For those of us who are demographic buffs, Christmas came four days early this year when Census Bureau director Robert Groves announced yesterday the first results of the 2010 Census and the reapportionment of House seats (and thus, electoral votes) among the states.
The resident population of the United States, he said in a webcast, was 308,745,538. That’s an increase of 9.7 percent from the 281,421,906 in the 2000 Census — the smallest proportional increase than in any decade other than the Depression-era 1930s, but a pretty robust increase for an advanced nation.
It’s hard to get a grasp on such large numbers. So let me share a few observations on what they mean.
First, the great engine of growth in America is not the Northeast megalopolis, which was growing faster than average in the mid-20th century, or California, which grew lustily in the succeeding half-century. It is Texas.
Its population grew 21 percent in the last decade, from nearly 21 million to more than 25 million. That was more rapid growth than in any states except for four much smaller ones (Nevada, Arizona, Utah, and Idaho).
Texas’s diversified economy, business-friendly regulations, and low taxes have attracted not only immigrants but substantial inflow from the other 49 states. As a result, the 2010 reapportionment gives Texas four additional House seats. In contrast, California gets no new House seats for the first time since it was admitted to the Union in 1850.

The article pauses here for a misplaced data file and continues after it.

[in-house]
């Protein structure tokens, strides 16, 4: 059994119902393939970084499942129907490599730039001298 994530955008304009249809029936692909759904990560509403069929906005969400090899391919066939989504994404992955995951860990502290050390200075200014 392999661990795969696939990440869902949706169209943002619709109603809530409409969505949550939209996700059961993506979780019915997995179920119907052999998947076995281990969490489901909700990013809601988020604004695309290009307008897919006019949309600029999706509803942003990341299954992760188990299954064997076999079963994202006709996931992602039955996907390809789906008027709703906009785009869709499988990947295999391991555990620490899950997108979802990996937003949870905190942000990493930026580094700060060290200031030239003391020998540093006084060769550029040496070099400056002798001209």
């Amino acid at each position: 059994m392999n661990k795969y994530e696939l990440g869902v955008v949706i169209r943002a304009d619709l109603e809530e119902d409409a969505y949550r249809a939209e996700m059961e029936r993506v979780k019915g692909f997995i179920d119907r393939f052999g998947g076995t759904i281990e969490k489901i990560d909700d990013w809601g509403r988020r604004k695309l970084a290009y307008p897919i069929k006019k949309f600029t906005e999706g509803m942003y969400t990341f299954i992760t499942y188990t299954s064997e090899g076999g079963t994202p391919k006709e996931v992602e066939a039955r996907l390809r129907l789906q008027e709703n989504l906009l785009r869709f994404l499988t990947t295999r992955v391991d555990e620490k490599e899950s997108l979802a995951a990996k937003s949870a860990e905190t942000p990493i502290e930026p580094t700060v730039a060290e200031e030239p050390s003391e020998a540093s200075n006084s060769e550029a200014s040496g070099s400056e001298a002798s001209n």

There’s a similar lesson in the fact that Florida gains two seats in the reapportionment and New York loses two.
This leads to a second point, which is that growth tends to be stronger where taxes are lower. Seven of the nine states that do not levy an income tax grew faster than the national average. The other two, South Dakota and New Hampshire, had the fastest growth in their regions, the Midwest and New England.
Altogether, 35 percent of the nation’s total population growth occurred in these nine non-taxing states, which accounted for just 19 percent of total population at the beginning of the decade.
My third observation is that immigration is slowing down and may be reversed. Immigration accelerated during the 1990s, and the 2000 Census showed more immigrants than the Census Bureau had estimated.
In contrast, immigration has clearly slowed down since the housing bubble burst and the construction industry went bust in 2007. And the 2010 Census showed fewer residents in several high-immigration states than the Census Bureau had estimated were there in 2009.
The drop was particularly big — 3 percent — in Arizona, where state and local governments have cracked down on illegals, notably by requiring employers to use the E-Verify system to determine immigration status (that law was signed by Janet Napolitano, then governor and now homeland-security secretary).
We can’t be sure before the release of more detailed data, but it looks as if we’re seeing significant reverse migration. The lesson is that states’ public policy and law-enforcement practices can make a difference.